Lake Michigan Beach Rocks

A Sharkey Family Project (Meghan, Liam, & Erin)

Home:  Michigan City, IN

One of our family's favorite things to do is to visit Jay and Sheila O'Hara's lakehouse in Indiana.  We spend many hours each day at the beach, enjoying Lake Michigan.  One of our favorite things to do while at the beach is to look for beach glass, indian beads, and rocks.    This website is our attempt to identify the rocks and other collectables that people find as they walk along the beaches of Lake Michigan.  We also show unique items that we have been unable to identify.

Please see the page tabs on the top of the web page. We have included a "Favorite Places in the Area" tab for restaurants and other fun family locations that we recommend while in the New Buffalo, MI and Michigan City, IN area.

Our primary resource in identifying the rocks is the book " Lake Michigan Rock Pickers Guide" by Bruce Mueller & Kevin Gauthier.  If you want to learn more about Lake Michigan rocks , we recommend this book.

Beach Glass 

One of the most popular items to collect on the beach is glass that has been smoothed by the sand and waters of the lake.  There main colors are green, white (clear), brown, and the rare blue. 


A marine invertebrate, also known as a "sea lilies".  This animal is fixed to the sea bottom by a stalk and resembles a plant.  Sometimes called  "Indian Beads" by beach collectors. These crinoid fossils are from the Paleozoic Era (from 540 to 245 million years ago). 


A hollow mineral body found in limestone and some shale with a chalcedony layer surrounding an inner lining of crystals. The hollow interior often is nearly filled with inward-projecting quartz crystals. Before they are cracked open, geodes often look like "brains" with their bumpy texture.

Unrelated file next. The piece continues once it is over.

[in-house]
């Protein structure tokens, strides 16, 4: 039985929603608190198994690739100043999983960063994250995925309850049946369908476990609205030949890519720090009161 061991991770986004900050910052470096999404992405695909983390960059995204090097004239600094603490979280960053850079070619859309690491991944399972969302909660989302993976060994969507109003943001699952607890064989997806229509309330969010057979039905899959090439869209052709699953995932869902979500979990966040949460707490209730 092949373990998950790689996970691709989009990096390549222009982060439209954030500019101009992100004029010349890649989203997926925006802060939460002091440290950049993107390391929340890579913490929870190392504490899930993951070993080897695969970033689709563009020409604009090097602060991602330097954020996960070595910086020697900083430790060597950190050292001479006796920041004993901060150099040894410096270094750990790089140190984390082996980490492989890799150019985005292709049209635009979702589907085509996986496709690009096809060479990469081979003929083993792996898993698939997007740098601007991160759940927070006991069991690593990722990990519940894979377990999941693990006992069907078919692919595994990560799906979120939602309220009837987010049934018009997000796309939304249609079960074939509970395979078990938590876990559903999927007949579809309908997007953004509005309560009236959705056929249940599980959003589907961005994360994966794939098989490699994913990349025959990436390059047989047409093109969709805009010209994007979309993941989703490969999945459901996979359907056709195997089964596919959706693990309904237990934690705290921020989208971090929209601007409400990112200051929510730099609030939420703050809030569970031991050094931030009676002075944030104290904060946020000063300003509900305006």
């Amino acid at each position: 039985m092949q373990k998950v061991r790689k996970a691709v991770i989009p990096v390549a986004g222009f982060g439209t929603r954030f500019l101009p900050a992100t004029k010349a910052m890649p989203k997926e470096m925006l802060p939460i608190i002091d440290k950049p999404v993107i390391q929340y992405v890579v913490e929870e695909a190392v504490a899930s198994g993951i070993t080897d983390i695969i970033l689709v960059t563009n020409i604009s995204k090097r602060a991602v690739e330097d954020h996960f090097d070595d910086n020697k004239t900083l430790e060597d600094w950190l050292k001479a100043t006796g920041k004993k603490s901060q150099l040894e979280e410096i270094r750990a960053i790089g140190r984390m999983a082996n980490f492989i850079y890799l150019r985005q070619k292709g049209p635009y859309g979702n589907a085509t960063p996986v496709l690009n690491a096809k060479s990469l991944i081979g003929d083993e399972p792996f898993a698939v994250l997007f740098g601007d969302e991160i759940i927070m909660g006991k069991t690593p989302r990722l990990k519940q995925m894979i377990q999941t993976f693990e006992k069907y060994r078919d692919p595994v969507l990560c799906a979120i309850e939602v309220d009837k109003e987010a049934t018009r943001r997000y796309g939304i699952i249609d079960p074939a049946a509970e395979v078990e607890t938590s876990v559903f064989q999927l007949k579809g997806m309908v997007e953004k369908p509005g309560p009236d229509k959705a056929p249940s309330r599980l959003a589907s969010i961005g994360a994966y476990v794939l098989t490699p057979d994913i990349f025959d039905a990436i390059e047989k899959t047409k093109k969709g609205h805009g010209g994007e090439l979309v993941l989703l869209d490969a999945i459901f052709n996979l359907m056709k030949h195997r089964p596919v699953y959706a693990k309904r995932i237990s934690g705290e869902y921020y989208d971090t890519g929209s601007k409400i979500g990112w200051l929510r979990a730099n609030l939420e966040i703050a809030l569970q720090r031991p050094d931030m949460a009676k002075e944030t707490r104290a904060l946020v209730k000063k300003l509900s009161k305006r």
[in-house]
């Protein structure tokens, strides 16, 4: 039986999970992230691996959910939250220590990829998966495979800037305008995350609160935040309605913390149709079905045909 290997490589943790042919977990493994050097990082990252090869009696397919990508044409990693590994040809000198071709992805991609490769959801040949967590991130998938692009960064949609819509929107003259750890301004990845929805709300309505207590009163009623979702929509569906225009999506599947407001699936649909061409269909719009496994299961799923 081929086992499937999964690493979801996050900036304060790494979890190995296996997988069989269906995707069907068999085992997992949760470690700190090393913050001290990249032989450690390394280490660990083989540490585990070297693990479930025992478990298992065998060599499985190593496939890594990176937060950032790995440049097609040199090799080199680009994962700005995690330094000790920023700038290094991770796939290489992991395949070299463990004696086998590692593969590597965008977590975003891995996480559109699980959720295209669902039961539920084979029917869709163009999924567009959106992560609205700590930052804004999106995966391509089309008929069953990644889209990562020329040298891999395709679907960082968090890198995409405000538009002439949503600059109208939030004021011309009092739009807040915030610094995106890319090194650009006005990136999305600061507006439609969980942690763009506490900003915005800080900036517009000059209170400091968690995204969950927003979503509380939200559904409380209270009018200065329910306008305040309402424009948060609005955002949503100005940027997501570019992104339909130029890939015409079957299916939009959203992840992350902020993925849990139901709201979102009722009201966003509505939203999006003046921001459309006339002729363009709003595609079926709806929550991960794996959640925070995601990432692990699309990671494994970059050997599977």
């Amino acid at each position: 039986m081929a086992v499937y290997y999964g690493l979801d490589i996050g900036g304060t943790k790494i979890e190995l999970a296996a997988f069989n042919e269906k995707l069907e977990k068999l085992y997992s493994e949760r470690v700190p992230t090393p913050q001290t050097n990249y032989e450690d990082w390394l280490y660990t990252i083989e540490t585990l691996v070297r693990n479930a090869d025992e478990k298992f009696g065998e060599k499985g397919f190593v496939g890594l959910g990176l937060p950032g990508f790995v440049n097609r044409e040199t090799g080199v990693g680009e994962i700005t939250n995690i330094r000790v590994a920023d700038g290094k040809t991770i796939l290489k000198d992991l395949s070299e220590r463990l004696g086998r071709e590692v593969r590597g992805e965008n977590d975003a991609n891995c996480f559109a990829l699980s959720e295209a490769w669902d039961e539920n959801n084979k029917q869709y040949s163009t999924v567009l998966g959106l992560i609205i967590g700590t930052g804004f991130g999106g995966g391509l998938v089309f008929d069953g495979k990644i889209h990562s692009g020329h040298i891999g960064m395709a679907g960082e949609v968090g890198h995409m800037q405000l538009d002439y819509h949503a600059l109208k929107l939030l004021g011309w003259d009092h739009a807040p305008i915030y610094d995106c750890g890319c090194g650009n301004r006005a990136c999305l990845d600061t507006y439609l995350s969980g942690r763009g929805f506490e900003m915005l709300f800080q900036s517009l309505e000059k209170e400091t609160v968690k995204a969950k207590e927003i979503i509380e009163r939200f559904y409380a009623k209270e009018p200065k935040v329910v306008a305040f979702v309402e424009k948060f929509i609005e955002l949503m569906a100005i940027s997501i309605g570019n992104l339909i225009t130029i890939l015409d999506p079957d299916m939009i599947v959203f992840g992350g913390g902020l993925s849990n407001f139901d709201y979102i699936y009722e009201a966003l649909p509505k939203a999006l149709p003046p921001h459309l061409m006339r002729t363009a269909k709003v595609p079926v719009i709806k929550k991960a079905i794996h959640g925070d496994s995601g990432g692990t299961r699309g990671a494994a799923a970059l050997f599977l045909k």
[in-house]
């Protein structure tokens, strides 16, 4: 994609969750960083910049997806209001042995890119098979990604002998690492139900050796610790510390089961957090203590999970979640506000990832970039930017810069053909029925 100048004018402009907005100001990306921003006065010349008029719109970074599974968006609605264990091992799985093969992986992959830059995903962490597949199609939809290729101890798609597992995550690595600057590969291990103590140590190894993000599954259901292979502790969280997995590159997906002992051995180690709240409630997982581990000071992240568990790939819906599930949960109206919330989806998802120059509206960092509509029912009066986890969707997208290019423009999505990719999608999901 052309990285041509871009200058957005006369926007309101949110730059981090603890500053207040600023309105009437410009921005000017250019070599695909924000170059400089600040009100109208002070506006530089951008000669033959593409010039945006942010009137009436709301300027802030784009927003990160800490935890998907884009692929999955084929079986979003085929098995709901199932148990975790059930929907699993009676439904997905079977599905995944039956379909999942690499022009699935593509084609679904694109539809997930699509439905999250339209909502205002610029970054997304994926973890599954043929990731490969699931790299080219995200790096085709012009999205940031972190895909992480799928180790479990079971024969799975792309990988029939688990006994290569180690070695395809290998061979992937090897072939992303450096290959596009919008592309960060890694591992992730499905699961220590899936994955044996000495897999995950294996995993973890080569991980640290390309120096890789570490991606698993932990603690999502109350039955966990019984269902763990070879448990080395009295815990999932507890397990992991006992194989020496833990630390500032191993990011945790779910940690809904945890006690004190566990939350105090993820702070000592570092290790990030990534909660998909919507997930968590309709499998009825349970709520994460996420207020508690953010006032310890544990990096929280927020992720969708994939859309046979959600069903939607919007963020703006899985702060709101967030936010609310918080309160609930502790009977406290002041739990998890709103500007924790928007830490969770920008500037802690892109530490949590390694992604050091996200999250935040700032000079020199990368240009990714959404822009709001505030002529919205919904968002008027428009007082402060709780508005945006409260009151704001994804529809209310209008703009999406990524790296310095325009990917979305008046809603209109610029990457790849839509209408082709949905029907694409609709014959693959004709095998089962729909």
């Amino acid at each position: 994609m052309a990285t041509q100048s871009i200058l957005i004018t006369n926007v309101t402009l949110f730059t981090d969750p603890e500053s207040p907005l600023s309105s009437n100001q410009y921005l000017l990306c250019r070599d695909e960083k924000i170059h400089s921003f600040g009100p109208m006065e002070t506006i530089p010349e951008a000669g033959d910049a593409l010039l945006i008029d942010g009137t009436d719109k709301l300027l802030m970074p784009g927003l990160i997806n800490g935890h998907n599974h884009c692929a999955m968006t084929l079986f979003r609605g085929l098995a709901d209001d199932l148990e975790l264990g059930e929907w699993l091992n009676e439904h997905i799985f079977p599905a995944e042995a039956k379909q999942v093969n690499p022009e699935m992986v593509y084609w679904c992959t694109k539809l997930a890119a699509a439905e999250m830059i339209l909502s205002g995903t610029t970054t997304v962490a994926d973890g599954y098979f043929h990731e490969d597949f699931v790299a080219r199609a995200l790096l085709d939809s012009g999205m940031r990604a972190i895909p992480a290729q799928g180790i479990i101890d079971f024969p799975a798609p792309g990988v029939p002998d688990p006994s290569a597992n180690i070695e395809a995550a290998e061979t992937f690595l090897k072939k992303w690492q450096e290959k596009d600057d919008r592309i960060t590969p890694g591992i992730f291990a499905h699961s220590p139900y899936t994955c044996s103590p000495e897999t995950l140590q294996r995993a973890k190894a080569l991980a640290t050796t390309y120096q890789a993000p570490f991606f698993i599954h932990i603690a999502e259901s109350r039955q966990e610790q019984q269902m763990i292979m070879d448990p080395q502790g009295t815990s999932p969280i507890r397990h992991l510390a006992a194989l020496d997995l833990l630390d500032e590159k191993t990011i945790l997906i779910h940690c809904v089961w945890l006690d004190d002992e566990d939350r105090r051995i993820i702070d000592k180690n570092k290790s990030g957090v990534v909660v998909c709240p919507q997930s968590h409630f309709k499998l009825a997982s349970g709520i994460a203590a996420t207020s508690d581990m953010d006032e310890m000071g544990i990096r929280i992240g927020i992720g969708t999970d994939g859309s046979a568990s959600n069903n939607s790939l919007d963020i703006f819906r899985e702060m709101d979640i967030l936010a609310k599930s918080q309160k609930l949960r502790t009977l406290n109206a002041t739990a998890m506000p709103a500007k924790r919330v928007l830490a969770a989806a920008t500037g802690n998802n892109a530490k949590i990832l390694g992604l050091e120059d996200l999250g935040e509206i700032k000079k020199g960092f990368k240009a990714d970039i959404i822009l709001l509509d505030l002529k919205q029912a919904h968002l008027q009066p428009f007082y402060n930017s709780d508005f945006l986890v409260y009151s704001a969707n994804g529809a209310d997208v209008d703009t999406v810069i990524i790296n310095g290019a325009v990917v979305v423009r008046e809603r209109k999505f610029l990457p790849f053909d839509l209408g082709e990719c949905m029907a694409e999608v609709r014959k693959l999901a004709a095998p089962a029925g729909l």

Pure quartz comes in a variety of colors, the most common are a cream to yellow shade. They are normally smooth and transparent. Sand grains are mostly quartz and quartz is a primary ingredient in most stones.

Lightning Stones ---(called Giraffe rocks by Maria and Tess Rucoba)

Clay cemented into an iron mineral called siderite. The cracks fill with calcite brought in by ground water. The white lightning like patterns form in part through bacterial activity.


Blue Chert and Leland Blue Slag

Chert will come in different varieties of colors.  It is commonly confused with agate. To identifythe chert look for fractures and it is not transparent.  It sometimes looks tan to cream in color and blue chert is usually found in Leland Michigan. The chert has a grayer look than leland blue slag when they are both dry.                                                                                          Leland Blue Slag is a rich blue stone also found in Leland Michigan.  This stone is more than 100 years old and will have holes in them. Blue Slag looks almost the same as blue chert. 

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